Some months ago a patient came to me with an unusual request. He asked me to suggest an anti-ageing remedy that was already a part of his daily life and would require no extra medication or effort. That got me thinking and I sat down to write this.
It may surprise some of us but sleeping is the most natural and effective cure against the process of ageing. Sleep, through its various stages, promotes total rejuvenation and restoration of the body and mind. This helps us to feel cheerful, happy, productive and energetic while tending to our daily chores and work requirements.
Let’s take a look at how sleep aids anti-ageing. While we sleep, our body initiates a process of cell and tissue repair and regeneration. In delta sleep, which is the fourth stage of sleep, the body releases growth hormones that peak and help fresh, new cells to replace old ones. Sleeping also induces the production of collagen, a key ingredient in firm, youthful skin. With our growing age, our sleeping pattern gets affected which has a deep and prominent effect on our skin, especially the face causing skin conditions like dark circles, pale skin, wrinkles and dehydrated skin.
Scientifically, REM or Rapid Eye Movement Sleep is the most critical part of natural anti-ageing. REM sleep is the fifth stage of sleep when the body’s voluntary functions/ muscles are temporarily paralyzed and the healing process begins. To naturally allow your body to regenerate itself and not degenerate or age, it is crucial to get good sleep and allow the body to go through all the five stages of sleep peacefully. Let’s see how this can happen.
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Maintaining superior sleep hygiene
Sleep hygiene is termed as controlling ‘each and every environmental and behavioral factor which leads to sleep or may interfere our sleep pattern’. Cultivating the following habits are essential to optimize sleep hygiene:
- Ensure that your body gets used to a fixed sleeping and waking up time. This routine should be maintained even on weekends and holidays
- Alcohol, caffeine and nicotine are all stimulants that should be avoided 4-6 hours before bedtime to get a good night’s sleep
- Avoid the intake of caffeine in the late evening hours. This can keep you up longer
- Avoid napping during the day or take a very small mid-afternoon nap
- One must eat way before bedtime as it generally takes four hours for a meal to be digested. For your last meal of the day, avoid foods that are difficult to digest, acidic in nature or have an overdose of sugar
- Exercise regularly, physical activity leads to good sleep; however, your exercise routine should be planned at least four hours before bedtime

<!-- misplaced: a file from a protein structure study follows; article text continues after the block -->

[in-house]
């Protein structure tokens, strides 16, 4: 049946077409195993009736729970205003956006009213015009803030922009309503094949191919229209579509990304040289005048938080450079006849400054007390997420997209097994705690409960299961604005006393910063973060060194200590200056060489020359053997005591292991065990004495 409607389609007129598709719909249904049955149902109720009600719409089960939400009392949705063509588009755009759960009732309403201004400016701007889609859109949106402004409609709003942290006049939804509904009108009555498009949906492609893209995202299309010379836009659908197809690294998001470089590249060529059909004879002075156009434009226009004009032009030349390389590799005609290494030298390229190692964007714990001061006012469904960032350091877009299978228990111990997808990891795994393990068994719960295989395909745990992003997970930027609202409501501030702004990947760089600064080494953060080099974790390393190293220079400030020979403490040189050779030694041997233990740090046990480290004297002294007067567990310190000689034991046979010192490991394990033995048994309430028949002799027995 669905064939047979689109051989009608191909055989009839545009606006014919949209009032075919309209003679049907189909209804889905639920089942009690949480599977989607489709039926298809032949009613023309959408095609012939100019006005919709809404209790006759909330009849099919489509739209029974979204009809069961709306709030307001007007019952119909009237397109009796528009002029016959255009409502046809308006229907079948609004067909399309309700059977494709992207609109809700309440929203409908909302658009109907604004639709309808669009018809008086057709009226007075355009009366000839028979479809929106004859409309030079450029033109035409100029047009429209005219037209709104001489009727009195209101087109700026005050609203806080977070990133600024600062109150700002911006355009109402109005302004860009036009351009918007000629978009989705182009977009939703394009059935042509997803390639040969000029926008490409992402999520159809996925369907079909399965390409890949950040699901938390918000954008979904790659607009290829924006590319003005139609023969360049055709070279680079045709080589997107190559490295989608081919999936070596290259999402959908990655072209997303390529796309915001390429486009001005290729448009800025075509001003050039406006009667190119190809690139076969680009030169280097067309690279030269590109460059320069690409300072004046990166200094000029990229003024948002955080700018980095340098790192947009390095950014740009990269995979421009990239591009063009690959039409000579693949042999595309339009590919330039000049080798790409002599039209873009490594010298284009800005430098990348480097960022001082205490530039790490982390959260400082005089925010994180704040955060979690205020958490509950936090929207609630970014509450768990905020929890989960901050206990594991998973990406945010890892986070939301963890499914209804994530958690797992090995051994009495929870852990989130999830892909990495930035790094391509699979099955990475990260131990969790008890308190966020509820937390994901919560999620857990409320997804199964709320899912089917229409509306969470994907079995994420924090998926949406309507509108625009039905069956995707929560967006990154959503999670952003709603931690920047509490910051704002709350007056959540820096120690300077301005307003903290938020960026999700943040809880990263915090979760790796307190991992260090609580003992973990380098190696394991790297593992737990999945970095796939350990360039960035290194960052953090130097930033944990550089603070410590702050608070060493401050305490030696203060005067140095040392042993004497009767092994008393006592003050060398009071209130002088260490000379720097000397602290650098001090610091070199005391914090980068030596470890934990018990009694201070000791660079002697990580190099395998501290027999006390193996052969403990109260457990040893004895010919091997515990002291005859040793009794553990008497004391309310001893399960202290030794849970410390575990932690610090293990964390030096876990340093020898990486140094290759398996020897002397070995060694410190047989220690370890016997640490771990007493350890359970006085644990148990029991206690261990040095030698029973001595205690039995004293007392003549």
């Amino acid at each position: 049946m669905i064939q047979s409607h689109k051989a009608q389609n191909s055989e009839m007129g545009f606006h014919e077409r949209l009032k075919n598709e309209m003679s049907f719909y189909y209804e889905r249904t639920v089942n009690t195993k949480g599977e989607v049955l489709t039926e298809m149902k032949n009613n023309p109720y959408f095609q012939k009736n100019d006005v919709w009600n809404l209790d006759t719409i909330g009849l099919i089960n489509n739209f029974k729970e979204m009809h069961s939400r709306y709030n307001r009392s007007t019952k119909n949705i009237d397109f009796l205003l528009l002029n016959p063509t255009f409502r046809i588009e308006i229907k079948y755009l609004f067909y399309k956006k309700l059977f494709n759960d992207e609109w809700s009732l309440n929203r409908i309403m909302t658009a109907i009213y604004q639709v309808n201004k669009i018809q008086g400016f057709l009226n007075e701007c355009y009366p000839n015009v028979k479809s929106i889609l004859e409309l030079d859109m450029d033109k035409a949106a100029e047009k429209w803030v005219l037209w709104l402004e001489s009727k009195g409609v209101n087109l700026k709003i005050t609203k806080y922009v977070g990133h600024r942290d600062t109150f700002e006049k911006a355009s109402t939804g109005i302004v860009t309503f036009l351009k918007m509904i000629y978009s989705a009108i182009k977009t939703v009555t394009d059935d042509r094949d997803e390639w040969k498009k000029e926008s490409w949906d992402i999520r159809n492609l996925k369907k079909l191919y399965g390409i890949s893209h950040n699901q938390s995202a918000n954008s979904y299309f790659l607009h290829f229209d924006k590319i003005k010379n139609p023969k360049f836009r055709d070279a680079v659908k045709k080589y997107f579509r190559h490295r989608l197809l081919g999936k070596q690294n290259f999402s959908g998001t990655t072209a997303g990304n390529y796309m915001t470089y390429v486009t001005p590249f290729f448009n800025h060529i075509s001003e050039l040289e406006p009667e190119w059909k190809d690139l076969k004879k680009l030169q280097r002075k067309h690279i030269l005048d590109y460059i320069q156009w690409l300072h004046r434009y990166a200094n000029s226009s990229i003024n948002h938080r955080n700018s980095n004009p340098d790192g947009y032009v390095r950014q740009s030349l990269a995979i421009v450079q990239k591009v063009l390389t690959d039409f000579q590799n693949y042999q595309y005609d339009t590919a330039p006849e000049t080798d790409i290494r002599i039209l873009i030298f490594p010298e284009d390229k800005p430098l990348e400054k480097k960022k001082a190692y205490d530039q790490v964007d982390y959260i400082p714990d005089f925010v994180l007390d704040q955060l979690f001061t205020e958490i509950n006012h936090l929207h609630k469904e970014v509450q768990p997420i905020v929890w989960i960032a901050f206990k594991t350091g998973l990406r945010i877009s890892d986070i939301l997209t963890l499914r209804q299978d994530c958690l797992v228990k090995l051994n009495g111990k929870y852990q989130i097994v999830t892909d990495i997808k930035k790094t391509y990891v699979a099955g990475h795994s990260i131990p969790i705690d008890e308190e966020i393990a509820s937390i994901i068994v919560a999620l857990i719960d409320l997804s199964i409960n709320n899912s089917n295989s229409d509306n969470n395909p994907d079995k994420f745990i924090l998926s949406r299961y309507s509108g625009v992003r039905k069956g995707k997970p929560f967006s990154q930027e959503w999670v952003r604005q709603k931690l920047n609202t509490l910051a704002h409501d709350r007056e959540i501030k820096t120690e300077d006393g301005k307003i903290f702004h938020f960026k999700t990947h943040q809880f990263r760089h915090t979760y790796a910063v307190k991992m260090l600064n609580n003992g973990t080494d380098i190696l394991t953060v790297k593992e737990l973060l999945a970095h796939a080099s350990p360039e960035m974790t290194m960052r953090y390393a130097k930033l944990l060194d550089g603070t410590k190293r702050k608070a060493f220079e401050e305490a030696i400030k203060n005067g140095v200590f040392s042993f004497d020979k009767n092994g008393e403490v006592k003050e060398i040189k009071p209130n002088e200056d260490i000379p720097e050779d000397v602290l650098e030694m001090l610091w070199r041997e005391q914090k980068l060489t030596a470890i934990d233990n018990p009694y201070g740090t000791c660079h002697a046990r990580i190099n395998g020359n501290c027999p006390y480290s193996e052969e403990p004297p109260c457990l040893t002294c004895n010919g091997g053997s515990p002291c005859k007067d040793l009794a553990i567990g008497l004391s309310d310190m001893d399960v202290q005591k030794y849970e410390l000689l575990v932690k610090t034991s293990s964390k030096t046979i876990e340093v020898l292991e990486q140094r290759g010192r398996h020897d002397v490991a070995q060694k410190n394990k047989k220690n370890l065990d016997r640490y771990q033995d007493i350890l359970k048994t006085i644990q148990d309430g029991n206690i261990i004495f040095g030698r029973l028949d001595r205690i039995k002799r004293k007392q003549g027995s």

Setting up the right sleeping environment:
- Your mattress is the most important thing for a sound night’s sleep; each person’s comfort level is subjective so choose what is best for you
- Maintain darkness and a cool temperature in the room; you can start dimming your lights an hour before bedtime
- Get rid of noise that disturbs your sleep – this could be the electronic whirring of a machine or the message tone on your phone; use ear plugs if the origin of the noise is beyond your control
- Keep the gadgets away; any emissions or light from the screen of your smartphone, laptop or iPad can be distracting
- The primary utility of the bed should be for sleeping and intimacy, and not as an office or for watching TV
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- You could have a light snack before going to bed
- Practice relaxation techniques before bed; these include yoga or meditation, reading a book or visualizing a relaxing environment
- Don’t take your worries to bed; jot them down in a journal if necessary and deal with them later
- Do not watch late night television as it’s a very engaging activity
- Establish a pre-sleep ritual that lets your body know it’s time to sleep
- Get into a sleeping position that relax you and make you feel comfortable
If you do happen to wake up in the midst of your sleep at night and can’t get back to sleep within 15-20 minutes, you can try some deep breathing or light reading. That might help. The first option is to simply lie in bed and lull yourself back to sleep.
Physical factors may sometimes upset sleep, including arthritis, acid reflux, menstruation, headaches and hot flushes. It is important to address these separately. Physiological and mental health problems like depression, anxiety and stress may also affect your sleep time. Side effects of ongoing medication should be investigated and other problems should be dealt with separately.
If you make it a point to focus on your sleeping pattern and create a positive sleeping environment, a good night’s sleep will be within your reach. And that will automatically delay the process of ageing.
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